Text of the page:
(photo credit: Courtesy)
Sir, - Jacob Chinitz offers us a strange choice in "Dominant husband" (Letters, August 12): "Either the law of marriage and divorce has to be amended, or the idea of a halachic state has to be given up."
I, and thousands of others who pray daily for the restoration of a halachic state, may freely disregard this choice. We know full well that the laws of marriage and divorce have been modified by Halacha many times since Genesis. In fact, in the case involved, it was a halachically empowered rabbinical court that ordered the errant husband to grant his wife a bill of divorce. Halacha considers the man described as "uncontrollably randy" totally sick, and no longer grants such men the right to dominate their wives.
Some 900 years ago, Maimonides already spoke of halachic laws enacted to prevent men from behaving like chickens who were constantly with their mates.
RABBI SHLOMO WEXLER
ICRC: a response
Sir, - Pierre Wettach, head of the ICRC Delegation in Israel, in rebutting my July 24 op-ed, misrepresents the Geneva Convention and denies ICRC's public statements that "Israeli settlements violate the Geneva Convention" ("ICRC clarifies," August 11).
Article 49 of GC IV prohibits "Individual or mass forcible transfers as well as deportations of protected persons from occupied territory to the territory of the Occupying Power or to that of any other countryâ€¦ [and] The Occupying Power shall not deport or transfer parts of its own civilian population into the territory it occupies." Israel has not engaged in "individual or forced transfers." Article 49 obviously refers to the territory of another country, or sovereign power; Judea, Samaria and Gaza don't fit this definition. The ICRC differs.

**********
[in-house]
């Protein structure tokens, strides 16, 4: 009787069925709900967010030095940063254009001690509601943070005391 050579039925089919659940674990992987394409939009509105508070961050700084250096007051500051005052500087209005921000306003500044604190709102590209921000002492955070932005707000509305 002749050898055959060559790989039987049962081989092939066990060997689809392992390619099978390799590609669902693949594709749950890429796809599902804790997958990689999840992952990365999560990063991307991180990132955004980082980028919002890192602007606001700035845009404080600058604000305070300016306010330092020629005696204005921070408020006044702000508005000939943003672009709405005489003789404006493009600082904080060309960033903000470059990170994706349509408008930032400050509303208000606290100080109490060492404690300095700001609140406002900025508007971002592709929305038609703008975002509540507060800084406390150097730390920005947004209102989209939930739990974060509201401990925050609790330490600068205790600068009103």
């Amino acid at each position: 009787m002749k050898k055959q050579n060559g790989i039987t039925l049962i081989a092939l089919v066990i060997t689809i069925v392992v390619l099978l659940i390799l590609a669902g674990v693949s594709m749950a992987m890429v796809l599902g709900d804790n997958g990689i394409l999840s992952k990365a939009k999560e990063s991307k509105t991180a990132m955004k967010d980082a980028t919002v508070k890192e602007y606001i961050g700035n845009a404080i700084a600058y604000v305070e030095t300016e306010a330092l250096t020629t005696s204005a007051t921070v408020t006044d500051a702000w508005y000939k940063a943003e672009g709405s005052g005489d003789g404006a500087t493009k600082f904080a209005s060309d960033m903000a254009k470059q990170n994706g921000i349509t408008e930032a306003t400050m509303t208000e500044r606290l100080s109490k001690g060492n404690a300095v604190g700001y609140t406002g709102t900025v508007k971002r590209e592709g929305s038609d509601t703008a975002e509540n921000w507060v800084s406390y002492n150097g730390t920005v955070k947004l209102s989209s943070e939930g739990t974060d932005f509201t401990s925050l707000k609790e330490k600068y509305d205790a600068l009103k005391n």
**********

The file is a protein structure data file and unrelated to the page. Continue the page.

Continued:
The ICRC was the first international organization to charge that "the presence of Israeli settlements in the occupied territories is contrary to the Geneva Convention." For nearly four decades it has insisted that Jews are forbidden to live in Judea, Samaria and Gaza (Yesha), east Jerusalem and the Golan - areas conquered by Israel in 1967.
The ICRC declared IDF actions to stop terrorism in Jenin, Lebanon and Gaza "massacres." It has consistently condemned Israel for "violations of Palestinian civil and human rights." And the world listens, because the ICRC isn't just another NGO, but the official recognized authority on the GC. Its decisions, therefore, were and are crucial in determining international law - and in vilifying Israel.
This explains why the international community and courts have accepted ICRC's decisions that "Israeli (Jewish) settlements violate international law" without question. Such a position violates various international agreements, the British Mandate, which was the only other recognized sovereign power in the area, and, of course, human rights.
Because the ICRC lacks transparency, there's no way to find out how and why it makes its decisions, or who makes them. If it has nothing to hide, why the secrecy?
Sir, - I enjoyed Judy Montagu's tribute to Leonard Cohen ("'That's how the light gets in,'" August 12). Too bad she didn't bother to get the facts right. She goes into great detail about her adolescence in London in the '60s. "Ask me what songs I listened to during those adolescent years," she says, "and 'Suzanne,' 'The Sisters of Mercy,' 'Hallelujah' and 'So long, Marianne' will be among the first to come to mind."
Well, sorry, Ms. Montagu. Not true. "Hallelujah" was first released in 1984 on the studio album Various Positions. When it comes to memories, fact or fantasy must be checked.